Purpose of review: This review examines new literature published in 2006 and 2007 on steroid-sensitive nephrotic syndrome.
Recent findings: Steroid-sensitive nephrotic syndrome has long been thought to be due to lymphocyte-derived circulating factors leading to podocyte injury with subsequent proteinuria. New studies support this mechanism and implicate the T helper 2 cytokine IL-13. In addition a genetic mutation in familial nephrotic syndrome has been reported in a child, who responded to corticosteroid therapy. There are new clinical trial data supporting the efficacy of levamisole in steroid-sensitive nephrotic syndrome and preliminary trial data on mycophenolate mofetil supporting its efficacy as a steroid-sparing agent. Case reports support the use of the B cell-depleting antibody rituximab in steroid-sensitive nephrotic syndrome. Finally there is a meta-analysis of six studies suggesting an increase in the incidence of focal and segmental glomerulosclerosis in steroid-sensitive nephrotic syndrome over the last 20 years.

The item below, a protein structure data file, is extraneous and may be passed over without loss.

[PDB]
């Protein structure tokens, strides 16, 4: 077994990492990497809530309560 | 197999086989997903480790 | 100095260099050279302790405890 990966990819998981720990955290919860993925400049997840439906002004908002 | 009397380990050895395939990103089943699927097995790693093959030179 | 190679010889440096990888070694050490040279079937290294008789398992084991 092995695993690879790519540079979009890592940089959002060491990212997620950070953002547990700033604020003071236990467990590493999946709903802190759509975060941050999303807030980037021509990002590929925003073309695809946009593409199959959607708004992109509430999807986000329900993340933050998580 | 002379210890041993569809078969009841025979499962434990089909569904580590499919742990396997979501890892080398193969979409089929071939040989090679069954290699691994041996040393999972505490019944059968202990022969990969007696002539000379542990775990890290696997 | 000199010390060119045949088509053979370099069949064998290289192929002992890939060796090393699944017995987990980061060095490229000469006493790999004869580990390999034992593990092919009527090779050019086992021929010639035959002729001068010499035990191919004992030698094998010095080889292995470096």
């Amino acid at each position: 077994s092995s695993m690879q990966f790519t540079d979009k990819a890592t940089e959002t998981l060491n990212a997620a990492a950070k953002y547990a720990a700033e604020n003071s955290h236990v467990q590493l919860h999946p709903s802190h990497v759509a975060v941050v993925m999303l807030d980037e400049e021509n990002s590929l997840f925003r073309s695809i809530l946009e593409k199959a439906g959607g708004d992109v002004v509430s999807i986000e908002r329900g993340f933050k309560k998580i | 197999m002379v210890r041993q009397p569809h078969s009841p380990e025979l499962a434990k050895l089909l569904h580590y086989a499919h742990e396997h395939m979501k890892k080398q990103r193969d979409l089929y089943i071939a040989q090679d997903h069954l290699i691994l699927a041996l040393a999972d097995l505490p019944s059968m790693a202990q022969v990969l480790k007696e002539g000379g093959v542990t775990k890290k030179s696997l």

Summary: Progress has been made towards elucidating the cause of steroid-sensitive nephrotic syndrome. Data from adequately powered randomized controlled trials are still required to evaluate therapies for frequently relapsing and steroid-dependent steroid-sensitive nephrotic syndrome.